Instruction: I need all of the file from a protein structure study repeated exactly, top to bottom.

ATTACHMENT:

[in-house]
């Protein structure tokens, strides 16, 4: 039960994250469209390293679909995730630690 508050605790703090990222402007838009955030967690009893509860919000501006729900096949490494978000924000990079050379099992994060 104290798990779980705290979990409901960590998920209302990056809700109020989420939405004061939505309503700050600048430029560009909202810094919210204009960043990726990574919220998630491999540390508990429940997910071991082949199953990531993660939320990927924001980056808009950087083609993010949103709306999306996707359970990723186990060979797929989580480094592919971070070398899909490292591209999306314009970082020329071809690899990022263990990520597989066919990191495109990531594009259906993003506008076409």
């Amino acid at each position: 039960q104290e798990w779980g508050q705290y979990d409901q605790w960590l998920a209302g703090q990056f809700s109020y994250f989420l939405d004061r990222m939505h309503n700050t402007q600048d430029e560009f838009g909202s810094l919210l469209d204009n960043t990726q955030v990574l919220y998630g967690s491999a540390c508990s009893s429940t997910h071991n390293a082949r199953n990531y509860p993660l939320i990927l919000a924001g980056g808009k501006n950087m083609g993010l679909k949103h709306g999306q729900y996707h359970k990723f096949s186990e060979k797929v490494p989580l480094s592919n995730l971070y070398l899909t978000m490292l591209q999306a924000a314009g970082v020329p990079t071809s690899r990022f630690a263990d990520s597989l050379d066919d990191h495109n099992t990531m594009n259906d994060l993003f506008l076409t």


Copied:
[in-house]
């Protein structure tokens, strides 16, 4: 039960994250469209390293679909995730630690 508050605790703090990222402007838009955030967690009893509860919000501006729900096949490494978000924000990079050379099992994060 104290798990779980705290979990409901960590998920209302990056809700109020989420939405004061939505309503700050600048430029560009909202810094919210204009960043990726990574919220998630491999540390508990429940997910071991082949199953990531993660939320990927924001980056808009950087083609993010949103709306999306996707359970990723186990060979797929989580480094592919971070070398899909490292591209999306314009970082020329071809690899990022263990990520597989066919990191495109990531594009259906993003506008076409």
């Amino acid at each position: 039960q104290e798990w779980g508050q705290y979990d409901q605790w960590l998920a209302g703090q990056f809700s109020y994250f989420l939405d004061r990222m939505h309503n700050t402007q600048d430029e560009f838009g909202s810094l919210l469209d204009n960043t990726q955030v990574l919220y998630g967690s491999a540390c508990s009893s429940t997910h071991n390293a082949r199953n990531y509860p993660l939320i990927l919000a924001g980056g808009k501006n950087m083609g993010l679909k949103h709306g999306q729900y996707h359970k990723f096949s186990e060979k797929v490494p989580l480094s592919n995730l971070y070398l899909t978000m490292l591209q999306a924000a314009g970082v020329p990079t071809s690899r990022f630690a263990d990520s597989l050379d066919d990191h495109n099992t990531m594009n259906d994060l993003f506008l076409t």